This web page on just how to say ‘dragon’ in different languages was released long earlier in the at an early stage 2000s.

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Do friend hang out at Duolingo and other language apps?

Languages space a fantastic way to get to know other societies better. And also isn’t it amazing that there are so numerous cultures and languages that have the indigenous ‘dragon’ as component of your vocabulary?

The complying with list to be originally mostly compiled from Draconian.com — visit that web page to check out the full list that dragon words in various other languages. You have the right to also shot the online dictionary at Omniglot.

Included listed below are some of the much more well-known words!

TOP three REQUESTS

What is the Chinese word for dragon?

The Chinese word for dragon is ‘lóng.’ 龙

What is the norse word because that dragon?

The norse word for dragon is ‘Ormr.’ The name Lindwyrm comes from the old norse word Linnormr which way ‘ensnaring snake.’

What is the Celtic word for dragon?

The Celtic word for dragon is ‘Aerouant.’ The masculine Breton surname Erwan and also French equivalent Yves come native this Celtic word.

‘Dragon’ in various Languages

African: NrgwenyaAfrikaans: DraakAlbanian: Dragua

Arabic: 

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Ah-teen, Tah-neen (plural),(Al)Tineen, (Al)Tananeen (plural)

Austrian: Drach`n, LindwurmBhutanese: DrukBreton (Celtic): AerouantBulgarian: Drakon (phonetic)Catalan (N/E Spain): DracCherokee: Unktena

Chinese: lung/long, Liung (Hakka dialect)

Mandarin Characters:

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Right is “long” in simplified Chinese.>

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Spiritual Calligraphy native the Chinese character ‘long’: dragon.from Zhongxian Wu, arrival of “Fu”

Croatian/Serbian: Zmij, Krilat Zmaj (pronounced “Mai” way Dragon), Azdaja (pronounced “Azhdaya” means Hydra)Czech: Drak, Dráèek (Draaachek)Danish: DrageDraconian: Khoth, (pl. Khothu)Dutch: DraakElven/Drow: Tagnik’zurElvish: Fenume, Amlub, Angulooke, Looke

English: DRAGON

Estonian: Draakon, lohe, lohemadu or tuuleuss (Wind Snake), lendav maduFinnish: lohikäärme, draakki, dragoniFire Witch tongue: Katash wei’ vorki (kah-TASH whey VOR-key)Flemish: DraekeFrench: Dragun, dargonGaelic: ArachGerman: Drache (pl. Drachen), Lindwurm, drake (pl. Draken)

Greek: 

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Drakontas. Male: drakos (or thrakos), Female: drakena (or thrakena)

Hawaiian: Kelekona, (plural) Na Kelekona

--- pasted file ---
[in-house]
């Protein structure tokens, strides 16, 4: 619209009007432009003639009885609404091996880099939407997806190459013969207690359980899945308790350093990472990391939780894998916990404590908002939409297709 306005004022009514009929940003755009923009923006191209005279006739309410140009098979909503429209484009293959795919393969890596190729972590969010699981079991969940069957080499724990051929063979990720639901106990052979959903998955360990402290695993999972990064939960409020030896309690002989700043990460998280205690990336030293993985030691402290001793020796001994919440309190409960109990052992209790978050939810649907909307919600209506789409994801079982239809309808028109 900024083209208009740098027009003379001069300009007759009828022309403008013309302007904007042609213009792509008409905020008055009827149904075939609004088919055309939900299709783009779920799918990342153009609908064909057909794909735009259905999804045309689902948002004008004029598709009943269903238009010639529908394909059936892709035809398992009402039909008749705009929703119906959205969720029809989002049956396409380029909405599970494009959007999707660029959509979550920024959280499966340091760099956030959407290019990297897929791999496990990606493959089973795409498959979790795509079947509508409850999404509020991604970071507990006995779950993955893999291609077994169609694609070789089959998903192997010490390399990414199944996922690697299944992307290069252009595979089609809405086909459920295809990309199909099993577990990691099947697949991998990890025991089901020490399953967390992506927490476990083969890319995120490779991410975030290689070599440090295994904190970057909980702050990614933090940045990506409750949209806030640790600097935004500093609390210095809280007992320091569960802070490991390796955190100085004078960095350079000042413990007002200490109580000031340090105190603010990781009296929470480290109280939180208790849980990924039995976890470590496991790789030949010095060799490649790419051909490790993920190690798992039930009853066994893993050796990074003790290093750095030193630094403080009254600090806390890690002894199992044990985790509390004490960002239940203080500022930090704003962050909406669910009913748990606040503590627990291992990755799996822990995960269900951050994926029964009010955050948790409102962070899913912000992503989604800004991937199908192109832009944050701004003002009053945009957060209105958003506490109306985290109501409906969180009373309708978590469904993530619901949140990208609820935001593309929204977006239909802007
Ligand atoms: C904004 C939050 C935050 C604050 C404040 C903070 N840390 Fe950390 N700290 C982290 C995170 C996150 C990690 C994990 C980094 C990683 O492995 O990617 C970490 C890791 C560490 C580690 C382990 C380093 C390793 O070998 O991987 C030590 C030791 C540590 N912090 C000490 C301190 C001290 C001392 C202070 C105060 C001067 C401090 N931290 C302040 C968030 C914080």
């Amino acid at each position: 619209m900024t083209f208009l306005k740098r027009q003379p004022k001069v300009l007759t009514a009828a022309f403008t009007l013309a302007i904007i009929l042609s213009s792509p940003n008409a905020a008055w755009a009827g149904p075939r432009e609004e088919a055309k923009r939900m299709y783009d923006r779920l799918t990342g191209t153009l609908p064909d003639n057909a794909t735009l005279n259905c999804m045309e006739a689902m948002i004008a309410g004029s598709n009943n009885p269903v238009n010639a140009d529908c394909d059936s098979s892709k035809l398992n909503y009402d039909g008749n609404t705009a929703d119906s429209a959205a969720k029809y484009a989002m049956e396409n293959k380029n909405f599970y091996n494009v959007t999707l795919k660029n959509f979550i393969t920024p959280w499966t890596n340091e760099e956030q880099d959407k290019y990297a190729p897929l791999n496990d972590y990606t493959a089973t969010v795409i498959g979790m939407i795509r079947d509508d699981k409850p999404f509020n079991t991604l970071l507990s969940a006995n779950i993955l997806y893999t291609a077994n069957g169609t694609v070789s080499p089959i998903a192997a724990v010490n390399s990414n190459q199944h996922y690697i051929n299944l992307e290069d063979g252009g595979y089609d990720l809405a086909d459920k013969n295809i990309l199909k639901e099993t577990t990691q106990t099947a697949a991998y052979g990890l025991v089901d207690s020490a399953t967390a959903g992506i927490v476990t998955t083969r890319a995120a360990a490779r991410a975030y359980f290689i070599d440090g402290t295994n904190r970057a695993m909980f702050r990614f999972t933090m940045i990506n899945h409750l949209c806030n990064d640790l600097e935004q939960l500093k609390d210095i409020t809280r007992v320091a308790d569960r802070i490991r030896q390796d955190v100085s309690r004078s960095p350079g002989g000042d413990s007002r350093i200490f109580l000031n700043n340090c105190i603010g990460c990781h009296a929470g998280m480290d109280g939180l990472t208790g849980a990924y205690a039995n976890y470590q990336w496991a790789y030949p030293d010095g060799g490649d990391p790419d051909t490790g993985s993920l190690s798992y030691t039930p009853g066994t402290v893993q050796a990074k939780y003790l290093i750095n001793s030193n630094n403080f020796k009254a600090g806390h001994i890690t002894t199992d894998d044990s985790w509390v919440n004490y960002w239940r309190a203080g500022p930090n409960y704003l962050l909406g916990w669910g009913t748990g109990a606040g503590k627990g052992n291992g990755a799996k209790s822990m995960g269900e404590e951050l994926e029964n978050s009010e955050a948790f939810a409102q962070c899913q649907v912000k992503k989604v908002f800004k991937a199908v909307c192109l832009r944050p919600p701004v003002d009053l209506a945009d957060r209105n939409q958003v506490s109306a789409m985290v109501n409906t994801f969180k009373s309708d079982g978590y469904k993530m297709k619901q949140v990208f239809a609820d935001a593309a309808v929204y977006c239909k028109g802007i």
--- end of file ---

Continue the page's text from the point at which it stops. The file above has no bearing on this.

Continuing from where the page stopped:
Hebrew:

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Drakon, (plural) Drakonim, Tanniym

Hindi:

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Go-ta (phonetic)

Hmong: ZajHungarian: SárkányIcelandic: DrekiIndonesian: NagaIranian: EjdehaIrish: DraicIslamic: th’uban, tinninItalian: Drago, dragone, volante, dragonessa

Japanese: Ryu (pronounced “Riu”, rhyming through “few”), Tatsu

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Kanji “Ryu” magnet native J-Box

Jibberish: Gidadraggidaen (pronunced “gid-a-drag-gid-ah-en”)Klingon: lung’a’ puv (pronounced loong-AH poov) “Flying good Lizard”Korean: YongLatin: Draco, dracon, draco, dragon, dragoon, serpent, serpensLuxembourgian: DraachMalay: NagaMongolian: LuuNew zealand (Maori): TarakonaNorse: OrmrNorwegian: DragePig-Latin: Agon-dray. Pig-Latin is a language game.Polish: SmokPortugese: DragãoQuenya (elven): Loke, winged: Ramaloke, sea: Lingwiloke, fire: UrulokeRoman: DracoRomanian: Dragon (pl. Dragoni), Zmeu (pl. Zmei), dracul, drakul

Russian:

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Drakon

Sanskrit: Naga (type the snake-human-dragon)Scandinavian: Orm, OrmrScottish: DreuganSlovenia: Zmaj = Dragon, Hidra = Hydra.Spanish: Dragón, El Draque, BrujahSwedish: Drake, lindormTagalog: Drakón

Thai:

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Mung-korn

Tibetan: Brug (Ladakh dialect)Turkish: EjderhaUkrainian: DrakonVietnamese: Rong (poetic), rng (regular)Welsh: DdraigYugoslav: Zmaj, AzdajaZulu: Uzekamanzi

As a bonus, below are some famous cultural sayings about dragons.

Famous Chinese Quotes and Proverbs around Dragons

人中之龙 (rén zhōng zhī lóng)Means: “A dragon among men.”This proverb or idiom is provided when explicate a superlative and exceptional talent.

降龍伏虎 (xiáng lóng fú hǔ)Means: “To vanquish the dragon and also tiger.”Refers come overcoming an effective enemies.

龙飞凤舞 (lóng fēi fèn gwǔ)Means: “Dragon flies and also phoenix dances.”Refers come a flamboyant calligraphy style where the creating is lacking of real content. In other words, all fluff and also no substance.

Sources: FluentU.com, Quora, China Highlights

Japanese Quotes and also Proverbs around Dragons

The head the a dragon, the tail the a snake.ドラゴンの頭、ヘビの尾。This advert to exactly how the start is grand and majestic, comparable to a dragon’s head. But the finishing is tiny and pathetic, prefer a snake’s tail.

Source: Kameng Shambhala

Other Sayings

Latin: Draco dormiens nunquam titillandus interpreted from Latin method ‘never tickle a resting dragon.’ the is the Hogwarts college motto in the bother Potter series.

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Icelandic Proverb: The proverb ‘dragons often rise up on your tails’ is videotaped in Málsháttakvæði, a 12th century icelandic poem. The dragon regularly encountered in the city of medieval Scandinavian city is a ship, referring to the dragon form on the warships of the Viking era.